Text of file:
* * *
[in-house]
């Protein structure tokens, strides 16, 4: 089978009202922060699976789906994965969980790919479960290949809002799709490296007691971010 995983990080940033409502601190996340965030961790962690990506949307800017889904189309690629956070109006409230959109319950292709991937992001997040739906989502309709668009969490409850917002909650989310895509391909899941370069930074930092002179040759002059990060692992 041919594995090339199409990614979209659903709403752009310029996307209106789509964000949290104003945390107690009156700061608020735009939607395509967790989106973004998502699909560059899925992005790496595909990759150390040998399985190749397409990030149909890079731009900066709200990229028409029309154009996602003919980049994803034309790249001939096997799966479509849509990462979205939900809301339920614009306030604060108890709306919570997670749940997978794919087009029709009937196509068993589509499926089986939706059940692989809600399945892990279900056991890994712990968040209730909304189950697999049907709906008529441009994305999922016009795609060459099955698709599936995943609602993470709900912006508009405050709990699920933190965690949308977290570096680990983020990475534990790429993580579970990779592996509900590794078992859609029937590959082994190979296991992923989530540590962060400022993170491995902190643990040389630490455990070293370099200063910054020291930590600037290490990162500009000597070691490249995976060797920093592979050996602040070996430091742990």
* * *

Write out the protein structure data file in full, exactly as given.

[in-house]
């Protein structure tokens, strides 16, 4: 089978009202922060699976789906994965969980790919479960290949809002799709490296007691971010 995983990080940033409502601190996340965030961790962690990506949307800017889904189309690629956070109006409230959109319950292709991937992001997040739906989502309709668009969490409850917002909650989310895509391909899941370069930074930092002179040759002059990060692992 041919594995090339199409990614979209659903709403752009310029996307209106789509964000949290104003945390107690009156700061608020735009939607395509967790989106973004998502699909560059899925992005790496595909990759150390040998399985190749397409990030149909890079731009900066709200990229028409029309154009996602003919980049994803034309790249001939096997799966479509849509990462979205939900809301339920614009306030604060108890709306919570997670749940997978794919087009029709009937196509068993589509499926089986939706059940692989809600399945892990279900056991890994712990968040209730909304189950697999049907709906008529441009994305999922016009795609060459099955698709599936995943609602993470709900912006508009405050709990699920933190965690949308977290570096680990983020990475534990790429993580579970990779592996509900590794078992859609029937590959082994190979296991992923989530540590962060400022993170491995902190643990040389630490455990070293370099200063910054020291930590600037290490990162500009000597070691490249995976060797920093592979050996602040070996430091742990």